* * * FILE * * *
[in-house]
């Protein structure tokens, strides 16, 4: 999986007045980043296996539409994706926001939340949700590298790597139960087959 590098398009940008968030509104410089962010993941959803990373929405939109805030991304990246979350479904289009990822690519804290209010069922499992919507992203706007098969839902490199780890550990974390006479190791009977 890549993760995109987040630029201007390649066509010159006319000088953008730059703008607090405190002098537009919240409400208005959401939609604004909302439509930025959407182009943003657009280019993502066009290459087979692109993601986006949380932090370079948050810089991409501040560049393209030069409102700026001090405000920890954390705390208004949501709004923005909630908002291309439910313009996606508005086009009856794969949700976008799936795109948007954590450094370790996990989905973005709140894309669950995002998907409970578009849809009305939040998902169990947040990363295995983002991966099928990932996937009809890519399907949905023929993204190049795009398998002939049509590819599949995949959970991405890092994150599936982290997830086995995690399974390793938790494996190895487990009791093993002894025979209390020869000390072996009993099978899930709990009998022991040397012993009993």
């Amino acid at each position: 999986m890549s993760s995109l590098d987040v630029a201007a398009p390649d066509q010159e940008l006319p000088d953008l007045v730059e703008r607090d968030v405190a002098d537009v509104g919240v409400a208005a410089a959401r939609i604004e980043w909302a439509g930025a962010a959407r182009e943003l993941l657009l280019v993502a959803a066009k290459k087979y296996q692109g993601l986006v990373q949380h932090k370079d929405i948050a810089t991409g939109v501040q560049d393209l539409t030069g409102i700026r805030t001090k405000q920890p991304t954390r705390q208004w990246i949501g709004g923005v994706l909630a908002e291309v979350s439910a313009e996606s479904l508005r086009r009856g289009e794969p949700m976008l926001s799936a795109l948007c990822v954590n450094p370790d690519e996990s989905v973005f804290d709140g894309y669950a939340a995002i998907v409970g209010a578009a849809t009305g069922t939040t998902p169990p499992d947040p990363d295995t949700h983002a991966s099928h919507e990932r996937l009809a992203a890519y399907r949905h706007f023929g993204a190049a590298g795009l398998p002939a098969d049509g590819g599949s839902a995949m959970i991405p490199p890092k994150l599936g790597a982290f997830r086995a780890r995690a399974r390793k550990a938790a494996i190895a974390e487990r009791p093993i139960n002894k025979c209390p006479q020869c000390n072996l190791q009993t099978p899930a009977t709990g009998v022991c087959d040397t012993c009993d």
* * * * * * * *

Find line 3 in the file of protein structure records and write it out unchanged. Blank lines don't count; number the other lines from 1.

């Amino acid at each position: 999986m890549s993760s995109l590098d987040v630029a201007a398009p390649d066509q010159e940008l006319p000088d953008l007045v730059e703008r607090d968030v405190a002098d537009v509104g919240v409400a208005a410089a959401r939609i604004e980043w909302a439509g930025a962010a959407r182009e943003l993941l657009l280019v993502a959803a066009k290459k087979y296996q692109g993601l986006v990373q949380h932090k370079d929405i948050a810089t991409g939109v501040q560049d393209l539409t030069g409102i700026r805030t001090k405000q920890p991304t954390r705390q208004w990246i949501g709004g923005v994706l909630a908002e291309v979350s439910a313009e996606s479904l508005r086009r009856g289009e794969p949700m976008l926001s799936a795109l948007c990822v954590n450094p370790d690519e996990s989905v973005f804290d709140g894309y669950a939340a995002i998907v409970g209010a578009a849809t009305g069922t939040t998902p169990p499992d947040p990363d295995t949700h983002a991966s099928h919507e990932r996937l009809a992203a890519y399907r949905h706007f023929g993204a190049a590298g795009l398998p002939a098969d049509g590819g599949s839902a995949m959970i991405p490199p890092k994150l599936g790597a982290f997830r086995a780890r995690a399974r390793k550990a938790a494996i190895a974390e487990r009791p093993i139960n002894k025979c209390p006479q020869c000390n072996l190791q009993t099978p899930a009977t709990g009998v022991c087959d040397t012993c009993d």